Benedek Jávor and Jean-Pol Poncelet cannot agree if nuclear energy or renewables are more cost-efficient.
Although United Kingdom eventually approved the new nuclear power plant, the debate on the competitiveness of nuclear energy goes on. Advocates and opponents of the fission take positions as they expect the European Commission to propose the new market design in December.
“Nuclear energy is competitive even for the new-build,” believes Director General of Foratom Jean-Pol Poncelet. Green Member of the European Parliament and Vice-Chair of the Environment Committee Benedek Jávor disagrees. “Nuclear energy has to face the fact it is not competitive on the market,” the MEP argues.
The lobbyist and the policy-maker spoke to SETPlan2016.sk on the margins of the European Nuclear Energy Forum in Bratislava.
Cost and competitiveness
Foratom’s Poncelet points out that the British new-build Hinkley Point C is not the only energy project to benefit from the contract for difference. UK agreed, he says, also on contracts with guaranteed price for renewable energies.
“They contracted £ 92,5 per MWh for Hinkley Point,” he explains. “And the last one for offshore windmills was 120 to 130, which is significantly more.” Poncelet says this proves nuclear can be more competitive that renewable energies.
Jávor from the European Parliament believes, however, nuclear energy and renewables are two completely different cases.
“Subsidies for the renewables have been ensured, because decision-makers thought they are a non-mature technology. They needed an initial help to be on the market and become competitive,” the MEP says.
Subsidies and conditions
Jávor blames nuclear energy for enjoying “hidden subsidies” and “special treatment”. According to the MEP, governments blessed it with state funds as well as exceptions in capacity allocation and transparency rules.
Poncelet sees it differently. He accuses renewables of receiving subsidies with no strings attached. “If you compare the price of electricity produced by a reactor at that time (60 years ago) and now, it was a significant improvement in efficiency, competitiveness and safety,” the Foratom.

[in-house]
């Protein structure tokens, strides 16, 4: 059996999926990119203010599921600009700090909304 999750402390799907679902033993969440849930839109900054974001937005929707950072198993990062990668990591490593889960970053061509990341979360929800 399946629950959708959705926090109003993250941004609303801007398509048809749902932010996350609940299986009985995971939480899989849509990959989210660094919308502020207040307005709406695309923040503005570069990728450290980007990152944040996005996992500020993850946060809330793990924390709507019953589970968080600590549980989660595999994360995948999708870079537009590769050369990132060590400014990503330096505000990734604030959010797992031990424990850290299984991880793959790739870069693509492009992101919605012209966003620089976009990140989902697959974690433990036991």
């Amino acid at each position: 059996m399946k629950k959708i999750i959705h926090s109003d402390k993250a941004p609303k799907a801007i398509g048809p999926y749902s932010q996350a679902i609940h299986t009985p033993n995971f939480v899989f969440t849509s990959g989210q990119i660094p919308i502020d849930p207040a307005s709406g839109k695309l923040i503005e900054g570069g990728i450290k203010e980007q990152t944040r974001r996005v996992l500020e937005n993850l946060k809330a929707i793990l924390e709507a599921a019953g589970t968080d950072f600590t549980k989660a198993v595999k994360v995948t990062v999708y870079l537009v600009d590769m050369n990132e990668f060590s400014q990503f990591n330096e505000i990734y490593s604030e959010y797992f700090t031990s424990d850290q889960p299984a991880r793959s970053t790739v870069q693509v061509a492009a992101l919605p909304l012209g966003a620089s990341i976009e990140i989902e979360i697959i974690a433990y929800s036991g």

As for the renewables, “the guaranteed price is not linked to any other constraints,” like cost or technology improvements, according to Poncelet.
Both Jávor and Poncelet might actually agree on subsidies for energy sources under conditions linked to technology development and competitiveness. The problem: They disagree on the technology and cost evolution of nuclear energy.
Backend of the cycle
The debate on cost actually goes beyond the price of electricity to reach the backend of the cycle.
“In most cases, they never paid the real cost of nuclear waste. Decommissioning costs are highly underestimated,” says the Green MEP.
The nuclear lobbyist defends the industry’s savings system, which covers both decommissioning and waste management. “That is a system, which has normally been applicable everywhere in Europe. We can discuss at length the status of this money, if it is on the account of the company or the government, but that money exists,” Poncelet argues.
And he considers this a major advantage of nuclear energy compared to other sources. “The consumers pay at the very start of the process for the cost of dismantling and waste management.”
New market design
The European Commission is working on the new market design, which may determine future subsidies and the conditions attached. What do the two men expect?
“Clear, predictable electricity market rules without exemptions,” Jávor responds without hesitation. The Vice-Chair of the Environment Committee underlines the message by saying the freedom to determine their energy mix cannot allow Member States to “exempt some energy sources from the internal market rules.”
Poncelet wants, on the other hand, “open books”. The Commission has to “look at the actual cost of all technologies. So far, many new technologies are not charged for the cost they produce in the system,” he argues referring to electricity transport and distribution.
Jávor and Poncelet cannot disagree more on nuclear energy. But they do agree on one issue: European energy markets need more predictability to favour investment, whatever the energy source.